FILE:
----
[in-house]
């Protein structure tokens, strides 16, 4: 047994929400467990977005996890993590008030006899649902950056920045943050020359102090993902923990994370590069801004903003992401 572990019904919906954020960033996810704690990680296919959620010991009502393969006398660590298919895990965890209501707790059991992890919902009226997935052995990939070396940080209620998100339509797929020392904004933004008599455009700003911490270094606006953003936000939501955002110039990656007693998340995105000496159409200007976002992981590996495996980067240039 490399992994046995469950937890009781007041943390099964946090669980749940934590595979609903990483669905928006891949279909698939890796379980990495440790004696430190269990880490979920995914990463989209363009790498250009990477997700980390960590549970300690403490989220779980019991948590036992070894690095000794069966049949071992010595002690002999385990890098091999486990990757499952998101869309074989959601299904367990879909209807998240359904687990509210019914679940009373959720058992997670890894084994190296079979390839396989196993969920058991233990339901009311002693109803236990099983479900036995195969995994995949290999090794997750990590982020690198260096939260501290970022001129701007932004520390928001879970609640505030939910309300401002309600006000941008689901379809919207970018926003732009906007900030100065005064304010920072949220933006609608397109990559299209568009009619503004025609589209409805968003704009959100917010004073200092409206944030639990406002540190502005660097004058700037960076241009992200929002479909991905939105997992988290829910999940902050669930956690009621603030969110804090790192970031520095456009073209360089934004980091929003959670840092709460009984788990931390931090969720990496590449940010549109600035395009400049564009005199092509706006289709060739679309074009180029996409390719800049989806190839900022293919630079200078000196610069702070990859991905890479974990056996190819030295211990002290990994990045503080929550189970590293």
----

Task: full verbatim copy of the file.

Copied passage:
[in-house]
């Protein structure tokens, strides 16, 4: 047994929400467990977005996890993590008030006899649902950056920045943050020359102090993902923990994370590069801004903003992401 572990019904919906954020960033996810704690990680296919959620010991009502393969006398660590298919895990965890209501707790059991992890919902009226997935052995990939070396940080209620998100339509797929020392904004933004008599455009700003911490270094606006953003936000939501955002110039990656007693998340995105000496159409200007976002992981590996495996980067240039 490399992994046995469950937890009781007041943390099964946090669980749940934590595979609903990483669905928006891949279909698939890796379980990495440790004696430190269990880490979920995914990463989209363009790498250009990477997700980390960590549970300690403490989220779980019991948590036992070894690095000794069966049949071992010595002690002999385990890098091999486990990757499952998101869309074989959601299904367990879909209807998240359904687990509210019914679940009373959720058992997670890894084994190296079979390839396989196993969920058991233990339901009311002693109803236990099983479900036995195969995994995949290999090794997750990590982020690198260096939260501290970022001129701007932004520390928001879970609640505030939910309300401002309600006000941008689901379809919207970018926003732009906007900030100065005064304010920072949220933006609608397109990559299209568009009619503004025609589209409805968003704009959100917010004073200092409206944030639990406002540190502005660097004058700037960076241009992200929002479909991905939105997992988290829910999940902050669930956690009621603030969110804090790192970031520095456009073209360089934004980091929003959670840092709460009984788990931390931090969720990496590449940010549109600035395009400049564009005199092509706006289709060739679309074009180029996409390719800049989806190839900022293919630079200078000196610069702070990859991905890479974990056996190819030295211990002290990994990045503080929550189970590293």